Newt Gingrich lambasted President Obama for his partisan vitriol at the House Democrats’ retreat this week, contending that it “shrinks his presidency”:
Reagan would never have allowed himself that level of partisanship and that kind of aggressiveness in that kind of setting . . So you could either have a strategy that says, ‘I’m going to go over and I’m going to be bipartisan and I’m going to prove it and here’s how I’m going to it. In which he case he wouldn’t have gone down last night. He would, in fact, have invited Pelosi and Boehner and he would have invited Reid and McConnell down to the White House to collectively hammer out the bipartisan compromise. That’s one strategy. Or there’s the strategy … that’s perfectly reasonable, that says, ‘I won, we won and we’re running over you but we’re going to deliver. … What he’s doing now is Carter-ism because he’s trying to live out both strategies and you gotta figure out which morning it is by which strategy he’s using today. And what that will do is totally clutter who he is.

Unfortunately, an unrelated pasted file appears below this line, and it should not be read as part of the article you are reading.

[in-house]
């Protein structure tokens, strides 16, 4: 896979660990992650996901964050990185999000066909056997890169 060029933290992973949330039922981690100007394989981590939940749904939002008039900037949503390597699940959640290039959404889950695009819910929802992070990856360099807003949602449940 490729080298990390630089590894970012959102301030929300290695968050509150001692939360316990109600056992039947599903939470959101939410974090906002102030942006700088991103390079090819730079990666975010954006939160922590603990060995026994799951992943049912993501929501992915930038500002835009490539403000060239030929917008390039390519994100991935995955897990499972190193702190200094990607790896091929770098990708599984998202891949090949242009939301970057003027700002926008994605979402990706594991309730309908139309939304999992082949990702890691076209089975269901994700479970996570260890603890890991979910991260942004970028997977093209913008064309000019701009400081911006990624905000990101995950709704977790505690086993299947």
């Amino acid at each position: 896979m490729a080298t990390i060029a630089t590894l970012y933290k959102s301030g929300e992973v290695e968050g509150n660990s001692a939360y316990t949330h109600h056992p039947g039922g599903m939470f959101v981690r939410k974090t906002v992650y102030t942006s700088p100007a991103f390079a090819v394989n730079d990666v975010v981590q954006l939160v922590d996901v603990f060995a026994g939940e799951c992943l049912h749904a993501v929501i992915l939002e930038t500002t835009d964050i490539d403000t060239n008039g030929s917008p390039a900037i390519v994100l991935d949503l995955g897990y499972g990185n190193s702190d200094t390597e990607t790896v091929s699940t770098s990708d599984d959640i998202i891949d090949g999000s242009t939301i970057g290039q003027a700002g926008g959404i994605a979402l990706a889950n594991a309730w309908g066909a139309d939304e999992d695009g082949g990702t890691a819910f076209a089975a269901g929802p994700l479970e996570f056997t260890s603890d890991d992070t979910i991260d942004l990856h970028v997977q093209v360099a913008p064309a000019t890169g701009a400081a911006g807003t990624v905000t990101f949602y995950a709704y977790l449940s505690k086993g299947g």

There is something to that. It speaks to a fundamental challenge for Obama. He does not really have a set of skills (or hasn’t demonstrated that he possesses such skills) critical to governing. He doesn’t horse-trade or arm-twist. He doesn’t persuade on the merits. He dictates, complains and campaigns — ultimately not very effective means for a president. And the high rhetoric mixed with nasty partisanship is not only confusing, but it undercuts what for him was the key attraction for many voters — you remember: his temperament.
Why not argue his positions on their merits or directly engage Congress? He might not think he has to (“I won”), or he might not be very good at it. But the danger is that he will lose the enormous goodwill he has built up — and, if his Congressional majority shrinks, be left with precious little support even to muscle through his agenda.
It is odd behavior for someone whose campaign was so inspiring, who seemed to understand the power of lofty rhetoric and high-mindedness. It is almost as if he’s got the presidency and doesn’t quite know what to do with it. He’d do well to follow the example of other successful presidents: aim high not low, don’t rely on Congress to carry the White House agenda, and remember that once the president becomes a mere pol he’s lost his advantage over every other pol in town.